For the past 2 ½ years, Andrew Craig and his wife, Sarah, have been living in different parts of the Midwest and Northeast being travel nurses and enjoying adventures along the way.
“We both had heard of travel nursing throughout our career. It has a romantic and almost exotic connotation until you learn that the job is quite challenging. It’s not always greener on the other side,” he says.
Both of them are registered nurses, and it made sense to do travel nursing together. Right now, they recently moved to Waterloo, Iowa. This is the first assignment where they are not working the same unit. However, they are both on the 3rd floor, so they see each other regularly. “I work the medical-surgical-oncology unit, and my wife works the surgical unit. However, we both regularly float back and forth to a variety of units. That is very common as a travel nurse,” he adds.
Why did you want to be a nurse in the first place?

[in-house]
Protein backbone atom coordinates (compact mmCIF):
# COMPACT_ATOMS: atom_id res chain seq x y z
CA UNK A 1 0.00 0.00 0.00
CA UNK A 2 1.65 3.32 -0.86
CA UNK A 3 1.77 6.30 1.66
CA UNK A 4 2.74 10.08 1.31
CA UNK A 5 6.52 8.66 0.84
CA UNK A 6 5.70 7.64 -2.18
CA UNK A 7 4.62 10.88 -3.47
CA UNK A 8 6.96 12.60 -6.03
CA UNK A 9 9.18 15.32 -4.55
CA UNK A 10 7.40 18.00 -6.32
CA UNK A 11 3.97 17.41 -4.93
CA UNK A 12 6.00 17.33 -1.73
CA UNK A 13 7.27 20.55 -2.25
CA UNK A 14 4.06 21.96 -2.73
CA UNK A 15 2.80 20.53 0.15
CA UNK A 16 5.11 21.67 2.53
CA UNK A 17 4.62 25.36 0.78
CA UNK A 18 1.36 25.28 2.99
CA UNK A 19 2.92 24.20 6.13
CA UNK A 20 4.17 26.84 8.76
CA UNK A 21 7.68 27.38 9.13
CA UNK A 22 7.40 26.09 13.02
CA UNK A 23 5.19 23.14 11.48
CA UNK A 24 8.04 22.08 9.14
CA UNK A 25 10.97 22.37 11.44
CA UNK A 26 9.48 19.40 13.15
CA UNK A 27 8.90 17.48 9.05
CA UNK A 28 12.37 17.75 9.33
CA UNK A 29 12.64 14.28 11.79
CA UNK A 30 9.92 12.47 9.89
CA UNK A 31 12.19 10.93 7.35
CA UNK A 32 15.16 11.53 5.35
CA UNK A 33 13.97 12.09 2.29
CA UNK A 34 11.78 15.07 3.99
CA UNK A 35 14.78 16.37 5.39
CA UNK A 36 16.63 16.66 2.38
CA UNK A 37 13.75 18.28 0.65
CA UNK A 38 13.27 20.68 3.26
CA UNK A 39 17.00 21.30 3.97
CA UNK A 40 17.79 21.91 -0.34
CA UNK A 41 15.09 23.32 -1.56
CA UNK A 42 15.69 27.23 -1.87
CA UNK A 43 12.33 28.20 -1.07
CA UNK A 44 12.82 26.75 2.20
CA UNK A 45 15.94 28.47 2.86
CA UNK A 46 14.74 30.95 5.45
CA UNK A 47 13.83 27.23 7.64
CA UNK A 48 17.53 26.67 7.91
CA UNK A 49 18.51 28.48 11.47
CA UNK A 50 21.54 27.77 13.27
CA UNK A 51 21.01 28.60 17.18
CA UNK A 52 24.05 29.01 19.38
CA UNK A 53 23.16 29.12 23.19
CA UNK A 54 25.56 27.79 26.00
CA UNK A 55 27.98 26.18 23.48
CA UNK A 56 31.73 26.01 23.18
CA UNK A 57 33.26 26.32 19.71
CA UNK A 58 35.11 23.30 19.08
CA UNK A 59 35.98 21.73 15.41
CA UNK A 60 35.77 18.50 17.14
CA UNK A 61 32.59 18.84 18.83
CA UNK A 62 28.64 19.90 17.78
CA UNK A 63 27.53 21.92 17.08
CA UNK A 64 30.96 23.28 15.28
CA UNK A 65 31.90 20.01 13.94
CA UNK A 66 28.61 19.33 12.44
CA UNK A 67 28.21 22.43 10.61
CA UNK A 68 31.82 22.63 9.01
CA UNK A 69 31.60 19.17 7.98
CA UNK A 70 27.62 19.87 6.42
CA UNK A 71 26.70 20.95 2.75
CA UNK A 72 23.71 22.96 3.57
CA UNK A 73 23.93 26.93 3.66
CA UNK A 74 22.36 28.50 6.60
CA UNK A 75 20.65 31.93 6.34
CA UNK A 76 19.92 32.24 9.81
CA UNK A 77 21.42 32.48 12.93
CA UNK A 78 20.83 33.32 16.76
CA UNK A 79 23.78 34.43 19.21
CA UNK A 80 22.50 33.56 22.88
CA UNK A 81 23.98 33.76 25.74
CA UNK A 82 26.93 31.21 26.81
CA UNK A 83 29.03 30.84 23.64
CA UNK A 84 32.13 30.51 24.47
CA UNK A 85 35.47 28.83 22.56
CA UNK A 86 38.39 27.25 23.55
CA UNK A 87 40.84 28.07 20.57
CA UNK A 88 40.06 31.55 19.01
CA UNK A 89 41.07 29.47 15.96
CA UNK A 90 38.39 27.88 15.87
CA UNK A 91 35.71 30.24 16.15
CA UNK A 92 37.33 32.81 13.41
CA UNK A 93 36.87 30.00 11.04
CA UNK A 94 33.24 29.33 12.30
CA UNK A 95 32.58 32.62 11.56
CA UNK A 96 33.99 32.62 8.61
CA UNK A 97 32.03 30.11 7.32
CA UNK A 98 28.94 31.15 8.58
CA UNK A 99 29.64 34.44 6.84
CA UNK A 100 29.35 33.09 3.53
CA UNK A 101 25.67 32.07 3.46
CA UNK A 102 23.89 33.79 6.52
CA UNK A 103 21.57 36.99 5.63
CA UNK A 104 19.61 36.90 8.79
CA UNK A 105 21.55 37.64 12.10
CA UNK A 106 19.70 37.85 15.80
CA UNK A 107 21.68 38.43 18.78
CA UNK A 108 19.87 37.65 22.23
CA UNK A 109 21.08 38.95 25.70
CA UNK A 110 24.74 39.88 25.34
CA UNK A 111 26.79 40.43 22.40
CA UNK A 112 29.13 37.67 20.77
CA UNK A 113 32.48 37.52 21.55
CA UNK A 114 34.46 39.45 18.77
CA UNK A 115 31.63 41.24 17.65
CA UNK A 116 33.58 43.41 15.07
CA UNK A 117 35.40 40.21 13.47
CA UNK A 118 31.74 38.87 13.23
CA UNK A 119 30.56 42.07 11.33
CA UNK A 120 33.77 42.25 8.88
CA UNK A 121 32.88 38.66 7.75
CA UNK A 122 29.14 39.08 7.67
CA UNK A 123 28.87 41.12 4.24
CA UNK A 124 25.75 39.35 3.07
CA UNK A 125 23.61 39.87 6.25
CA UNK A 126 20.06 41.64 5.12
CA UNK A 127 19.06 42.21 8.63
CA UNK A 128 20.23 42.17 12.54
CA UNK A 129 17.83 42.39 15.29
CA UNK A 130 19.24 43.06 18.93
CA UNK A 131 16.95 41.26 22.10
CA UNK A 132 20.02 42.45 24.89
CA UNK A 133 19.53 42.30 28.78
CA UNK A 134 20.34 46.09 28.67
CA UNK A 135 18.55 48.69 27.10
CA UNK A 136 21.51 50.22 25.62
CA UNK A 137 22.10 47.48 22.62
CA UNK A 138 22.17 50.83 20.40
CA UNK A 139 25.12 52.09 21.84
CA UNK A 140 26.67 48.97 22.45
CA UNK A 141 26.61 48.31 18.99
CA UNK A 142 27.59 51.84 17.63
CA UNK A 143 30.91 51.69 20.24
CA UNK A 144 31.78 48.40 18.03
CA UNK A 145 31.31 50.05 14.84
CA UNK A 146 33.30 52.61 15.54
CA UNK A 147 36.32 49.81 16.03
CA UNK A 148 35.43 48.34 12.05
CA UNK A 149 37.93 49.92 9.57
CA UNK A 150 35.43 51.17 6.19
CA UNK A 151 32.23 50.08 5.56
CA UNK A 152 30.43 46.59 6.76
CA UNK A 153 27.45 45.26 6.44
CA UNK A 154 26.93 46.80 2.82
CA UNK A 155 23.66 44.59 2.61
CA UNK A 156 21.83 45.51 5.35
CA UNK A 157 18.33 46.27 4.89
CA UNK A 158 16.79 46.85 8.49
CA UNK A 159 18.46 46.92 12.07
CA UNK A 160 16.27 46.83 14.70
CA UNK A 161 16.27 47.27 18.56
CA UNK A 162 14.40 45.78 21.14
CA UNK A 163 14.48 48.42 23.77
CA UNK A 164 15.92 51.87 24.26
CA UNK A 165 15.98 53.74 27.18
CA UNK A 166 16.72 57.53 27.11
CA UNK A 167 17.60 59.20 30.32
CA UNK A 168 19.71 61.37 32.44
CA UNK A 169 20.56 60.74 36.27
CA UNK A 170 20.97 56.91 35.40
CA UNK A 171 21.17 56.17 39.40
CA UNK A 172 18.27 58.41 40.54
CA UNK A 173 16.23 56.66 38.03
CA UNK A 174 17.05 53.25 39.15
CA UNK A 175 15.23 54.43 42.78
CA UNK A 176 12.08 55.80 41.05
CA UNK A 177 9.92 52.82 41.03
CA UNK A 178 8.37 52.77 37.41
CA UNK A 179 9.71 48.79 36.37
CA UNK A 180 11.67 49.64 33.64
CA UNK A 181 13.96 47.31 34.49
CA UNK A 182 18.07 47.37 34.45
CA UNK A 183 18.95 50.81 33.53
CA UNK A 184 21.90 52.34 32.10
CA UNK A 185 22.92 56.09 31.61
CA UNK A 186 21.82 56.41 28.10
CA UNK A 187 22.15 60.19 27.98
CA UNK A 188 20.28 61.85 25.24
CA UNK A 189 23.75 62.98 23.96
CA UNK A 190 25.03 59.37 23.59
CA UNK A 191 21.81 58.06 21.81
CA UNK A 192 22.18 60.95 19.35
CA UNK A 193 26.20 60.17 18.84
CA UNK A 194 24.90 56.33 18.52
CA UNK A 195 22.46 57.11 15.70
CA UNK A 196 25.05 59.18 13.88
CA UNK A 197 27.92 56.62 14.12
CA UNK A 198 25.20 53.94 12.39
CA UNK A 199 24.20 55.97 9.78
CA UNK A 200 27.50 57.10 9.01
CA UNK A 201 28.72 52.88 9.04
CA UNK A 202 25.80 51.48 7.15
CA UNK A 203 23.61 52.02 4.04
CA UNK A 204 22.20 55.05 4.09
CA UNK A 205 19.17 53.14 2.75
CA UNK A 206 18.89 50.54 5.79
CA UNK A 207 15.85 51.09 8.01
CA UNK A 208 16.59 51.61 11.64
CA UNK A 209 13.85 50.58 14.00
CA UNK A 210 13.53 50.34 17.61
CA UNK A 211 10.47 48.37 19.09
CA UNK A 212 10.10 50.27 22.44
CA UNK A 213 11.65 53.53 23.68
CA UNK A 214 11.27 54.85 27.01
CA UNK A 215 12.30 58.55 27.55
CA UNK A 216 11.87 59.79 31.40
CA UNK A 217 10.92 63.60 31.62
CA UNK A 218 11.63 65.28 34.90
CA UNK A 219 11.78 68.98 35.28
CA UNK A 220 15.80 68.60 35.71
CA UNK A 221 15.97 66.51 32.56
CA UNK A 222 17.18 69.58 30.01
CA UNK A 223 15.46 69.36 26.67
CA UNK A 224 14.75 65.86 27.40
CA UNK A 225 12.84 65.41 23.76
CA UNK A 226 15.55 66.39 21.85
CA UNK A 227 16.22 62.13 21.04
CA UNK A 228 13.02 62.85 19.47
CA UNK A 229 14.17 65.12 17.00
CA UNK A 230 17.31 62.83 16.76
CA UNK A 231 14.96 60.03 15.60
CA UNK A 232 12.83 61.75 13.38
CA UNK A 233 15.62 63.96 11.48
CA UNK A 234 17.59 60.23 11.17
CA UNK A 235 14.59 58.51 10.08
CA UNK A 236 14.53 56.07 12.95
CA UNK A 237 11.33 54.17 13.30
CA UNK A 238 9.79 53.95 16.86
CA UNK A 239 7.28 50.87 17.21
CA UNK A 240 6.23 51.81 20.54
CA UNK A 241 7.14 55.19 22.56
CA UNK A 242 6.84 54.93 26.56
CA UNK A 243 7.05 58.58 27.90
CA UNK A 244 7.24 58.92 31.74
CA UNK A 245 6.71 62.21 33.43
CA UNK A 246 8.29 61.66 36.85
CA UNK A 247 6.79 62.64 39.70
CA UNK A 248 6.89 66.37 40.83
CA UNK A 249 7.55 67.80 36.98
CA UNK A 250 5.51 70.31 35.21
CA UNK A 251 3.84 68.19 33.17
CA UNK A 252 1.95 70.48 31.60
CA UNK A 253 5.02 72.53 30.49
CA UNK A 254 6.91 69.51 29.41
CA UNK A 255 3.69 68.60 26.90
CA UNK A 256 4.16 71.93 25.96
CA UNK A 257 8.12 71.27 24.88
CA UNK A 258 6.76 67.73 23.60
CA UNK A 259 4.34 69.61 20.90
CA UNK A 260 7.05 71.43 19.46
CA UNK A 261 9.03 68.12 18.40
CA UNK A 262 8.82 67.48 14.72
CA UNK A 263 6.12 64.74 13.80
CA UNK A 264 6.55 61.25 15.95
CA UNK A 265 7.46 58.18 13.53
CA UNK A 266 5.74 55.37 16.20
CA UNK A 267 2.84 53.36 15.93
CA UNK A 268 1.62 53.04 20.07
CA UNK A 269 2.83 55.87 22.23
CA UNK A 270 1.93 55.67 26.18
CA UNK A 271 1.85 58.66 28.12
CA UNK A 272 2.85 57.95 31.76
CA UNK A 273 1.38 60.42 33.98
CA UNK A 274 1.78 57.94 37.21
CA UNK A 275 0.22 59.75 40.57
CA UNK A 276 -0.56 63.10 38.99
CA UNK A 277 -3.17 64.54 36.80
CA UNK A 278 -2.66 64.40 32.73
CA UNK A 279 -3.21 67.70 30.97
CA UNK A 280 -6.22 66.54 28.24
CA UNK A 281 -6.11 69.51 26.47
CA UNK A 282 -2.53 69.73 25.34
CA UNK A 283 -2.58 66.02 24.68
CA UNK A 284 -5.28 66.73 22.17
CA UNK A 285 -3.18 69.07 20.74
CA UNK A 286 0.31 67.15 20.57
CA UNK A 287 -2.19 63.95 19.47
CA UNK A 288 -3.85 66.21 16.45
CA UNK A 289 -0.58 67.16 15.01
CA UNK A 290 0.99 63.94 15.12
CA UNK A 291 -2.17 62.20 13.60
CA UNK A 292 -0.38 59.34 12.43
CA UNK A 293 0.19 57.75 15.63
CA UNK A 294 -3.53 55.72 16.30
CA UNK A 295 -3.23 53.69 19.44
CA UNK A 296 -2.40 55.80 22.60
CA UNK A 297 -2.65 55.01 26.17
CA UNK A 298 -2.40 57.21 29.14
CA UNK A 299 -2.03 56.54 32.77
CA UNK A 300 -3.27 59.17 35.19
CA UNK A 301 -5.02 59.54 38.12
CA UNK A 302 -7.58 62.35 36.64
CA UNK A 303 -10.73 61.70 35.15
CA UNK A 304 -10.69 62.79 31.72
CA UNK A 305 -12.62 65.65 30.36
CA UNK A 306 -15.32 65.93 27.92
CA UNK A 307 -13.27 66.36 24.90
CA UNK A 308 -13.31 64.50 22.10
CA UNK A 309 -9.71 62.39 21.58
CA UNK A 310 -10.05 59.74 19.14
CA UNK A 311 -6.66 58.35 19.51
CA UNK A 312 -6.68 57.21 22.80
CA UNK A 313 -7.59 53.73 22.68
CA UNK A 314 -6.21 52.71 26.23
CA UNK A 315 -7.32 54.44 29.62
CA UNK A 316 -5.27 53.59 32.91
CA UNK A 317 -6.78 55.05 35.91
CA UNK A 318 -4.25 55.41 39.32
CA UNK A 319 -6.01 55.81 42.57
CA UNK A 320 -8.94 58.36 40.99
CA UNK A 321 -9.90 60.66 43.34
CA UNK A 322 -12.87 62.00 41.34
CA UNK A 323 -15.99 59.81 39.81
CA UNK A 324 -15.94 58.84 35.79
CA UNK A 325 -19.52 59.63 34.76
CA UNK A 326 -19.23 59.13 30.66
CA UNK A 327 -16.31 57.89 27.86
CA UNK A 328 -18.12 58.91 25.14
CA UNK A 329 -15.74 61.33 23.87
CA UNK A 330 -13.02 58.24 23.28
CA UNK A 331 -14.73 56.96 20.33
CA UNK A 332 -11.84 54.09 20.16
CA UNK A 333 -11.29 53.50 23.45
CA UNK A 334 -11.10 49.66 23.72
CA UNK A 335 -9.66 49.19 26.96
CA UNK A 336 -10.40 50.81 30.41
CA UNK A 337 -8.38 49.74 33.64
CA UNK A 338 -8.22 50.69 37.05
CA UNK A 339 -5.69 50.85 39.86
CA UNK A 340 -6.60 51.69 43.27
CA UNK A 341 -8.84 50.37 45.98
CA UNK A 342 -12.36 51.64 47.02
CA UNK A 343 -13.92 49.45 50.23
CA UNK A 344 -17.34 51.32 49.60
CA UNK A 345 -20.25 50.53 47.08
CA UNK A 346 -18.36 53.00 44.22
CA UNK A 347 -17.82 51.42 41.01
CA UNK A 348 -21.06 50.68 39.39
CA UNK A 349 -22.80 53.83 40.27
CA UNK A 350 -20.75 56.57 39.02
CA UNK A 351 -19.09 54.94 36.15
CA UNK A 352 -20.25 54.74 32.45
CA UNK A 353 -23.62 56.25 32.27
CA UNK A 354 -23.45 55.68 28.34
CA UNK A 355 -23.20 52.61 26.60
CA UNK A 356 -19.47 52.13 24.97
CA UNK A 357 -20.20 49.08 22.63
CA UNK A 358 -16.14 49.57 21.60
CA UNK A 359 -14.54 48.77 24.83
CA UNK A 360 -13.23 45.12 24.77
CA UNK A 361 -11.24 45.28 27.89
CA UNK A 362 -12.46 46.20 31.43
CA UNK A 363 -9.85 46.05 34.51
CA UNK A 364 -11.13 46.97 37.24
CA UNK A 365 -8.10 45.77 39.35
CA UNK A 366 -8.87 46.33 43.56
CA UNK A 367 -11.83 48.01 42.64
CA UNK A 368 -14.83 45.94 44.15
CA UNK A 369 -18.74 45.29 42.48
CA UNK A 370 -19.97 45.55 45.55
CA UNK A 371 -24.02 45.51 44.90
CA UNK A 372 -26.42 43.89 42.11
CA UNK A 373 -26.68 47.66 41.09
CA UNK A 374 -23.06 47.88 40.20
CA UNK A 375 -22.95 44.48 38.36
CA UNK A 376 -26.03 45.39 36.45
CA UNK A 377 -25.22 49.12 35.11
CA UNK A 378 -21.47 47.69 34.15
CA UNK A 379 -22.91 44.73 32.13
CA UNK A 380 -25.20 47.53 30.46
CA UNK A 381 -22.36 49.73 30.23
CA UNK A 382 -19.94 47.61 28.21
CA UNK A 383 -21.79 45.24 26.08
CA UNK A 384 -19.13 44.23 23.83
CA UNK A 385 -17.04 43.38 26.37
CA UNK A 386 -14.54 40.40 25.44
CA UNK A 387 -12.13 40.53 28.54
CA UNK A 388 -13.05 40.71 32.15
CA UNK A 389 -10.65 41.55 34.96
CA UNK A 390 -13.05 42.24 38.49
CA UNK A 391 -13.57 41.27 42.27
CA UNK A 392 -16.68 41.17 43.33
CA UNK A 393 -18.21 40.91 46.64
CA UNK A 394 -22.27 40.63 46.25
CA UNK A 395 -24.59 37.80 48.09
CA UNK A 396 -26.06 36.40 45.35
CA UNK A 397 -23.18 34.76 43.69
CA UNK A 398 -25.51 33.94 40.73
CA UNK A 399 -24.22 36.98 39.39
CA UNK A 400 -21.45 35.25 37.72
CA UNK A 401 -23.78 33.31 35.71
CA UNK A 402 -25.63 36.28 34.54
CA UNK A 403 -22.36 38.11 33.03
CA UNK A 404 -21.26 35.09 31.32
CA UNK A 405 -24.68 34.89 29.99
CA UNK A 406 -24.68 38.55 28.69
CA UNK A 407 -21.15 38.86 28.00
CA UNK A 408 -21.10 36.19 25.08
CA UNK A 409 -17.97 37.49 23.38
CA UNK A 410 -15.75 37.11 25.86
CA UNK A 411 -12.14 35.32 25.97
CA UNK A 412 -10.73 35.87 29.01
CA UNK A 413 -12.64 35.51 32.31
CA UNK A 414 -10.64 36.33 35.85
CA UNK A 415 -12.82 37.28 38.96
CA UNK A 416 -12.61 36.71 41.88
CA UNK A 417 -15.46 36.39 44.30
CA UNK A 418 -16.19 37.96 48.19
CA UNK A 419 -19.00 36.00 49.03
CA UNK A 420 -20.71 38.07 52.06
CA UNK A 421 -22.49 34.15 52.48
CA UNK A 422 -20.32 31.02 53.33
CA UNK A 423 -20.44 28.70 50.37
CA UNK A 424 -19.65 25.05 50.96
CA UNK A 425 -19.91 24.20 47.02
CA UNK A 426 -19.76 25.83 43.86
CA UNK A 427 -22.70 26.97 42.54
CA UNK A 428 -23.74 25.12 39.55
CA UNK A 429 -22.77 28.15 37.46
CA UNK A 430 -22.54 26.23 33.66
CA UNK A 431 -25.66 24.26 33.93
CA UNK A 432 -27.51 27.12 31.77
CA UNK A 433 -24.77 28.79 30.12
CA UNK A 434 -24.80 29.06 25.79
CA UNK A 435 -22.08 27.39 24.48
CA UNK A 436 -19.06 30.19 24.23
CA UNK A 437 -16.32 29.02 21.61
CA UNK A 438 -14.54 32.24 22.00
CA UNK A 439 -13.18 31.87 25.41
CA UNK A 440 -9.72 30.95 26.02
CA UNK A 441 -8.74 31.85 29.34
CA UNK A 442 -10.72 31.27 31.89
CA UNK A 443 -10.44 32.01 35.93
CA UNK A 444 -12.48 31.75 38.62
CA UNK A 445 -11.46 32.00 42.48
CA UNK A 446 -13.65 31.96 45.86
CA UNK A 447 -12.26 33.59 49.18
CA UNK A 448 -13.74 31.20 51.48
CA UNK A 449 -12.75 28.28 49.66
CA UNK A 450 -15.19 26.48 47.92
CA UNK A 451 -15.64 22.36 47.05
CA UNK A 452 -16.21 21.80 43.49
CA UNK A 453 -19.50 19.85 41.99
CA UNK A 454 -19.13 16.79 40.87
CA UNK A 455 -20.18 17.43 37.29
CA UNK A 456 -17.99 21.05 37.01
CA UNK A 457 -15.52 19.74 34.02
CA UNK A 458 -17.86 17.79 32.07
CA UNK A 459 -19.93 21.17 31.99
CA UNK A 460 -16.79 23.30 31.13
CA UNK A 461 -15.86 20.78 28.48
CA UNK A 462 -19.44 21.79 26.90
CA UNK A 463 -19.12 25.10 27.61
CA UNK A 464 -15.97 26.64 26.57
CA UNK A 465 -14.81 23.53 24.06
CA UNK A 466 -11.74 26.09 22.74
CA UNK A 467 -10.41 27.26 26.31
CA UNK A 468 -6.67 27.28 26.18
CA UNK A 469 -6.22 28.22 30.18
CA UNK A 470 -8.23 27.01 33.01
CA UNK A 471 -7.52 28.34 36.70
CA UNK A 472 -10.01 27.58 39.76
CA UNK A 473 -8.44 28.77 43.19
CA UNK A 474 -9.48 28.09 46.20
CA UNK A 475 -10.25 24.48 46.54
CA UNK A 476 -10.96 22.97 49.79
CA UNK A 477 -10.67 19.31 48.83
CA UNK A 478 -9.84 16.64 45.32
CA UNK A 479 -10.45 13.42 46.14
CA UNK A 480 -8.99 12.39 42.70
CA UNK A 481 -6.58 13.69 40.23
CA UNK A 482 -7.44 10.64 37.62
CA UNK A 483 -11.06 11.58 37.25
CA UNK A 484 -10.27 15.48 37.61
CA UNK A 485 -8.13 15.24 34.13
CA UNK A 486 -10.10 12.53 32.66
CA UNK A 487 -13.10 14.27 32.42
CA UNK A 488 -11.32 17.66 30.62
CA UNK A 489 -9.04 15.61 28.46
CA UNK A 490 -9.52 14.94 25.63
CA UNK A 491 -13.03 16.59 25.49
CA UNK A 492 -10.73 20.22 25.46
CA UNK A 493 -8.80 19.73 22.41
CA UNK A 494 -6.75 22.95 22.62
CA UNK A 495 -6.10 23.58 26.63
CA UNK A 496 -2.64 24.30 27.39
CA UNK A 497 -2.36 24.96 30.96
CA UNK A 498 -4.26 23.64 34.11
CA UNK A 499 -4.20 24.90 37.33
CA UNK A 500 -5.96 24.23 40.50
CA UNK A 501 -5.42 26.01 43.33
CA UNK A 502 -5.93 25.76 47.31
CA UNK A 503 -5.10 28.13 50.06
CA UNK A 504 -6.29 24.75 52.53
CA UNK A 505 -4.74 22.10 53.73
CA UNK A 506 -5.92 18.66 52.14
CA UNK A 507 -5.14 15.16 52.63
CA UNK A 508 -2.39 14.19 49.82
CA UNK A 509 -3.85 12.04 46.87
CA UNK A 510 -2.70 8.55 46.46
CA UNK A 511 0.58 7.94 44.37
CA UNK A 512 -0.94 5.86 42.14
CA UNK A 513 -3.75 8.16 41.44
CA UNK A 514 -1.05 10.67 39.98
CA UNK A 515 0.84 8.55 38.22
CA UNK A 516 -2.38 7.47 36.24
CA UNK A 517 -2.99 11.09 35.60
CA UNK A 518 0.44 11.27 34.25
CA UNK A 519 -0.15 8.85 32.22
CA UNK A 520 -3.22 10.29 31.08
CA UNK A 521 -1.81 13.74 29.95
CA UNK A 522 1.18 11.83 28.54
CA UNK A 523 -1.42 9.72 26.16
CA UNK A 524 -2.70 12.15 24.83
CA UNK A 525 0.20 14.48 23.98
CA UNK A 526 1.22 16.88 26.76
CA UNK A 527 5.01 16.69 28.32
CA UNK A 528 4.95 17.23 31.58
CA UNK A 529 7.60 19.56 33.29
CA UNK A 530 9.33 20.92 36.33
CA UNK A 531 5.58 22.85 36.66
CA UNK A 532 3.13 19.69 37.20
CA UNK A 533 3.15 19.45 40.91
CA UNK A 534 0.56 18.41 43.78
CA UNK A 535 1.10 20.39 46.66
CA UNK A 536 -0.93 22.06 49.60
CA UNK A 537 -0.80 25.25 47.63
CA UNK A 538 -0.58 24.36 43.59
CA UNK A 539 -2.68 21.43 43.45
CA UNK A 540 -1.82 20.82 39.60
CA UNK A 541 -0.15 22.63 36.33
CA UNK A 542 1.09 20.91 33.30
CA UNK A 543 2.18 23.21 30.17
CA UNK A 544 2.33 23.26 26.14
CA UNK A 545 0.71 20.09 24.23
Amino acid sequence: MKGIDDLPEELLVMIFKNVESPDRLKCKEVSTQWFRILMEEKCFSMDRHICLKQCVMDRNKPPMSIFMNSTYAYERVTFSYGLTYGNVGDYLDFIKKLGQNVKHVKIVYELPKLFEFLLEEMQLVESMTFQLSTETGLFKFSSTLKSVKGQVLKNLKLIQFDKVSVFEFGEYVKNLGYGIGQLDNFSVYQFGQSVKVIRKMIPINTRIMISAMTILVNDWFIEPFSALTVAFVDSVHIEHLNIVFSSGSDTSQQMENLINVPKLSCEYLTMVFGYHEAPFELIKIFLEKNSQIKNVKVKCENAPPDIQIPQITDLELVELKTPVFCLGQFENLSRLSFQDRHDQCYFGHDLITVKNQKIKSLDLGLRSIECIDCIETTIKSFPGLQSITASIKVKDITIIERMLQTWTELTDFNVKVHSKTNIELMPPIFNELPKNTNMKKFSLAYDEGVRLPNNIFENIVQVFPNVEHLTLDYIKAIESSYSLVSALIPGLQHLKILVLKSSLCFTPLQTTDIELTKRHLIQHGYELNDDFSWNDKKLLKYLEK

Craig’s journey to becoming a nurse took a few years after not being able to go into the Navy like he had planned right after high school. “I didn’t have a plan and spent a few years in many types of jobs. I remember vividly while I was roofing in the winter that maybe this type of work wasn’t for me anymore,” he explains. “Can you believe that there are people that roof their houses in the middle of winter? You bet it happens.”
He went to community college to become a paramedic in Moline, Ill., where he was raised, and decided to become a paramedic. That was for no particular reason other than he liked medical shows. He had no family in the medical field. Craig ended up volunteering in a local emergency department to get some healthcare experience and hoped to get some exposure to paramedics. “It’s a funny thing. I had way more exposure to nurses than I did paramedics. I liked the work even though I really had no clue at the time what they were doing. I thought it was cool, and I got hooked at the interaction with the patients and families at the bedside. The feeling I got that I was making a difference in another person’s life was intoxicating,” he states. He switched majors shortly after that, got into nursing school, and survived the “torturous” three years of his life to become a nurse.